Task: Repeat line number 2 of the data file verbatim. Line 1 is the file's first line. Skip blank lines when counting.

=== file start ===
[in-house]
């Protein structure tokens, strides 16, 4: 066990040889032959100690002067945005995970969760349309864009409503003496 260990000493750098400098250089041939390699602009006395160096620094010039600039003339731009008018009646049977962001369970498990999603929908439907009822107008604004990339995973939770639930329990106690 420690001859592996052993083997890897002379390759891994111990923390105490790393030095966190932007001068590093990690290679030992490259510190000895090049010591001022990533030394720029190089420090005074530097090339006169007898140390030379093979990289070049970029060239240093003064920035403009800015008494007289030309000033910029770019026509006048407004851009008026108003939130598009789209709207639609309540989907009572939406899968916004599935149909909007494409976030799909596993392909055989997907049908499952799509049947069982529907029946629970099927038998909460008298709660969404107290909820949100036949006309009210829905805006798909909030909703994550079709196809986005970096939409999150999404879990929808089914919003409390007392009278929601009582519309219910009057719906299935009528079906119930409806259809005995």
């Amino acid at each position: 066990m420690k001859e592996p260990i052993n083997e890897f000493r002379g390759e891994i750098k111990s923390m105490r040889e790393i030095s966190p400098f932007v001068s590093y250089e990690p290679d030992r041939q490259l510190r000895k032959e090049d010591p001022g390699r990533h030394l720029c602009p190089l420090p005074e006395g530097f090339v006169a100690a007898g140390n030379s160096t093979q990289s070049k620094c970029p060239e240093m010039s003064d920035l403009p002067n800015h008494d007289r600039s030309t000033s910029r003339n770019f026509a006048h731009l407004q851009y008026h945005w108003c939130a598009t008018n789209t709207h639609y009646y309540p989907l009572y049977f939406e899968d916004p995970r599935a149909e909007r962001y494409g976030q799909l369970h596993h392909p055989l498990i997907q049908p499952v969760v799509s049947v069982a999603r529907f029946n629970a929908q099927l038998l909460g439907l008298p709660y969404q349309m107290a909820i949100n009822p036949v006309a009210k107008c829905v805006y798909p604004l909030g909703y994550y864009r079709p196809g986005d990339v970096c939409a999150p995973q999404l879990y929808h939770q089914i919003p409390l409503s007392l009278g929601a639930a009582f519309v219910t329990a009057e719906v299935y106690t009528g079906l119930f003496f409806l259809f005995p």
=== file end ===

């Protein structure tokens, strides 16, 4: 066990040889032959100690002067945005995970969760349309864009409503003496 260990000493750098400098250089041939390699602009006395160096620094010039600039003339731009008018009646049977962001369970498990999603929908439907009822107008604004990339995973939770639930329990106690 420690001859592996052993083997890897002379390759891994111990923390105490790393030095966190932007001068590093990690290679030992490259510190000895090049010591001022990533030394720029190089420090005074530097090339006169007898140390030379093979990289070049970029060239240093003064920035403009800015008494007289030309000033910029770019026509006048407004851009008026108003939130598009789209709207639609309540989907009572939406899968916004599935149909909007494409976030799909596993392909055989997907049908499952799509049947069982529907029946629970099927038998909460008298709660969404107290909820949100036949006309009210829905805006798909909030909703994550079709196809986005970096939409999150999404879990929808089914919003409390007392009278929601009582519309219910009057719906299935009528079906119930409806259809005995």